The Archean Bousquet 2-Dumagami deposit is an Au-rich volcanogenic massive sulfide deposit (VMS) with a total production of 3.87 Moz Au, 2.77 Moz Ag, 80,000 metric tons (t) Cu, and 5,000 t Zn. The deposit is located within the Doyon-Bousquet-LaRonde mining camp in northwestern Quebec and hosted by the 2704 to 2695 Ma Blake River Group, the world’s most productive volcanic assemblage for Au-rich VMS deposits.
The Bousquet 2-Dumagami deposit consists of stacked, deformed, and transposed semimassive to massive pyrite-rich lenses, breccia zones, and associated sulfide veins and stringer zones hosted by the upper member of the Bousquet Formation, ~50 to 100 m stratigraphically below the <2687 Ma Cadillac Group sedimentary rocks. The main ore zone is known as the Massive Hangingwall zone at the Bousquet 2 mine and Zone 5 at the Dumagami mine. Another semimassive to disseminated pyrite-rich auriferous zone with coarsely recrystallized massive pyrite is present in the footwall (Massive Footwall zone). The Massive Hangingwall zone is an Au-Ag-Cu-Zn sheet-like, semimassive to massive, pyrite-rich sulfide lens intermixed with vein and breccia zones. The dominant ore type consists of Au-Cu mineralization, but its upper and eastern parts are enriched in Zn. The ore consists of a complex assemblage of sulfides, sulfosalts, and native gold, including abundant pyrite, sphalerite, a few percent of chalcopyrite, bornite, and galena, with some visible gold. The Massive Hangingwall zone was formed by subsea-floor replacement of footwall calc-alkaline dacitic volcaniclastic rocks and hanging-wall blue quartz-phyric rhyolite.
Despite significant north-south shortening and metamorphism, which was responsible for transposition, flattening, folding, and recrystallization, mineralogical gradients related to alteration-induced compositional variations can still be identified. A number of different metamorphic mineral assemblages can be mapped over several tens of meters from distal to proximal to the ore: (1) quartz-muscovite ± Mn-garnet ± biotite ± chlorite; (2) quartz-muscovite ± pyrite; (3) quartz-muscovite-andalusite-pyrophyllite-pyrite with topaz and diaspore; and (4) massive quartz-pyrite. A quartz-carbonate-biotite assemblage occurs in the hanging wall of the Zn-rich Massive Hangingwall zone and is hosted by andesitic sills. The thickness of each of these assemblages varies from a few meters to tens of meters. All metamorphosed alteration assemblages are characterized by strong progressive Na2O depletion. Gains in MnO, Fe2O3(total), MgO, and CaO are recorded in the quartz-muscovite ± Mn-garnet ± biotite ± chlorite assemblage, whereas gains in K2O and losses in CaO occur in the quartz muscovite ± pyrite assemblage. In the quartz-muscovite-andalusite-pyrophyllite-pyrite and the proximal massive quartz-pyrite assemblages all oxides, except SiO2, Fe2O3(total), and TiO2, were strongly to almost entirely leached. The andalusite-kyanite-pyrophyllite–bearing aluminous assemblages are interpreted to represent metamorphosed equivalents of synvolcanic alteration produced by acidic and oxidizing hydrothermal fluids (i.e., metamorphosed advanced argillic-style alteration), whereas the massive quartz-pyrite assemblage is similar to the massive silicic alteration commonly associated with advanced argillic alteration. The timing of Au mineralization is considered to be close to the age of the host rhyolite (2697.8 ± 1 Ma) and the age of the overlying felsic volcanic rocks (2697.5 ± 1.1 Ma).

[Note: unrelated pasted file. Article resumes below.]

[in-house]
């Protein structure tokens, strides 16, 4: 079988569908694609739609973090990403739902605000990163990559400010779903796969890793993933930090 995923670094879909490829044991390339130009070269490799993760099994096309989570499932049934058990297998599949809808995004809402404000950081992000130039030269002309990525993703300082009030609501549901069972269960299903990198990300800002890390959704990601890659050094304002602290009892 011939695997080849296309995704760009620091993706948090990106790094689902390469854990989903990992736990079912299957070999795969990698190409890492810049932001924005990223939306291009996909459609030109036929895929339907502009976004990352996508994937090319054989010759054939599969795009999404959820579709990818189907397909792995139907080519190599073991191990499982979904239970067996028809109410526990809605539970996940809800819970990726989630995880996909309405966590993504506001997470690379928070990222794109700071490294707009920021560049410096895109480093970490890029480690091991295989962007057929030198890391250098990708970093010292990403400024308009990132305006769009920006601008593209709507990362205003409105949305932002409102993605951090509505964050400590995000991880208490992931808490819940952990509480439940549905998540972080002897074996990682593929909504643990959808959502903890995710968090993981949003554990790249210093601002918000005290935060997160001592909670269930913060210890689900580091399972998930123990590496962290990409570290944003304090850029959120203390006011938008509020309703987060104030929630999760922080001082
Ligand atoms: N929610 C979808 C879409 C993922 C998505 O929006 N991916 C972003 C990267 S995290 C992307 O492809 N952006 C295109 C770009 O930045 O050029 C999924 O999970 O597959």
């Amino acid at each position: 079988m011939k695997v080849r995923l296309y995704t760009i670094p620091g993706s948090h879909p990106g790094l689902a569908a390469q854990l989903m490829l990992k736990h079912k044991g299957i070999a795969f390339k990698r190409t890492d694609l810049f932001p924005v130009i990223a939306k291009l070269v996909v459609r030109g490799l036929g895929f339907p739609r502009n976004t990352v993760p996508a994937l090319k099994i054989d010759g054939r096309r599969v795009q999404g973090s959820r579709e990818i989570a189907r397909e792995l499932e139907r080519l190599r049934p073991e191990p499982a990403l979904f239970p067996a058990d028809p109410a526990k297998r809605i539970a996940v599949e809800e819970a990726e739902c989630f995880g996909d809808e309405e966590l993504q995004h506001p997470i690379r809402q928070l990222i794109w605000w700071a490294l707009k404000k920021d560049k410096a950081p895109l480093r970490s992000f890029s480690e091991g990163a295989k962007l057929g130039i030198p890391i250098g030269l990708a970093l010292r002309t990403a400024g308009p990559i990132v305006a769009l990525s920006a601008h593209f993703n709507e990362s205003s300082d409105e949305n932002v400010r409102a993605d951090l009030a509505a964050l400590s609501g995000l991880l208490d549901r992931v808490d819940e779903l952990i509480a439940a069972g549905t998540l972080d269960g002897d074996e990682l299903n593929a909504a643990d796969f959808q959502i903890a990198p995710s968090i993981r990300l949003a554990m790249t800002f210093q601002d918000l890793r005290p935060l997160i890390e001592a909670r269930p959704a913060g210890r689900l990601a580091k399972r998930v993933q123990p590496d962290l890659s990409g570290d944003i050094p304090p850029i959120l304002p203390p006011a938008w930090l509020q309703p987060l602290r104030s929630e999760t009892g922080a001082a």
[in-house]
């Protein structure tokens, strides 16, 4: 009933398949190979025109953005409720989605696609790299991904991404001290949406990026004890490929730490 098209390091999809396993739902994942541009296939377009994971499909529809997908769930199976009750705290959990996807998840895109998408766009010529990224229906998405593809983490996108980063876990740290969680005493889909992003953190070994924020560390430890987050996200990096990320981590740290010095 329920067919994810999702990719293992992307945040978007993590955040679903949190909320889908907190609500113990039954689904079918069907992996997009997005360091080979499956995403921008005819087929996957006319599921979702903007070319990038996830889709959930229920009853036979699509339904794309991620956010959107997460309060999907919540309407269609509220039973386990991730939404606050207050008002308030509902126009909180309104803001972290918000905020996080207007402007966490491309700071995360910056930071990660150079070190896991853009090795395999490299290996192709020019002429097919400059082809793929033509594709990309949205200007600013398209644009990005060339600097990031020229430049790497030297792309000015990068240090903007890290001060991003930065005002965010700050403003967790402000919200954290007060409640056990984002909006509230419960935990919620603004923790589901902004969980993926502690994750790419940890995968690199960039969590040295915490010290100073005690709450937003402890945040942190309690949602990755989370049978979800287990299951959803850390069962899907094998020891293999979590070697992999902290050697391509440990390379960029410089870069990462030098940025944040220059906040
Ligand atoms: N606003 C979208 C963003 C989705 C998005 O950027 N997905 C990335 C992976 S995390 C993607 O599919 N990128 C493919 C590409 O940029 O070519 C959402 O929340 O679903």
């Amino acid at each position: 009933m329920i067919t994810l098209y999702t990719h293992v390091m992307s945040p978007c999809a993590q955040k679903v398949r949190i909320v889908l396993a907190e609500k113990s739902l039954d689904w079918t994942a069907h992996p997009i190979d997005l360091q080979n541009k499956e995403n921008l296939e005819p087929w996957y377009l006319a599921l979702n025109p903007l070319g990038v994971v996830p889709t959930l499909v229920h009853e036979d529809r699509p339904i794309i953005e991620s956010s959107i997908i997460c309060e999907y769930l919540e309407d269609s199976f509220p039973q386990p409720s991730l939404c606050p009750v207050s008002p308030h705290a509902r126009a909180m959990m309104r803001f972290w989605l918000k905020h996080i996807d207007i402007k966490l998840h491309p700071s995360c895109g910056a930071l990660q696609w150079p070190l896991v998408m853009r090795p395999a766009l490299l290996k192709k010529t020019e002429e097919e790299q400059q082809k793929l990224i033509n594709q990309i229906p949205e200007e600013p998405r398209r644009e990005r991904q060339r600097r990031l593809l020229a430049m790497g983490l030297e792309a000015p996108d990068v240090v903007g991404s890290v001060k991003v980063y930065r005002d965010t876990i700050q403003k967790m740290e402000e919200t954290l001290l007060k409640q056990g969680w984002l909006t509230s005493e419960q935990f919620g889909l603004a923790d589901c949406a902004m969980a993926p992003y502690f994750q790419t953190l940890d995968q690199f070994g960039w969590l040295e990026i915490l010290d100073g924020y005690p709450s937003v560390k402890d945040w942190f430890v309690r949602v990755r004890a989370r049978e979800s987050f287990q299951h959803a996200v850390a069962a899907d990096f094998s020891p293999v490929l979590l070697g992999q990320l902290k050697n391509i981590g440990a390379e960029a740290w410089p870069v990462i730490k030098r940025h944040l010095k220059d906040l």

The major Au endowment of the Doyon-Bousquet-LaRonde mining camp may be related to favorable source rock or Au reservoirs specific to the lower crust or upper mantle beneath the eastern Archean Blake River Group. Exploration for additional Au-rich VMS in this environment should focus on distal quartz- and Mn-rich garnet-biotite and proximal aluminous assemblages with anomalously high Au and/or Cu and Zn in intermediate to felsic transitional to calc-alkaline volcanic or volcaniclastic rocks located underneath a younger sedimentary cover.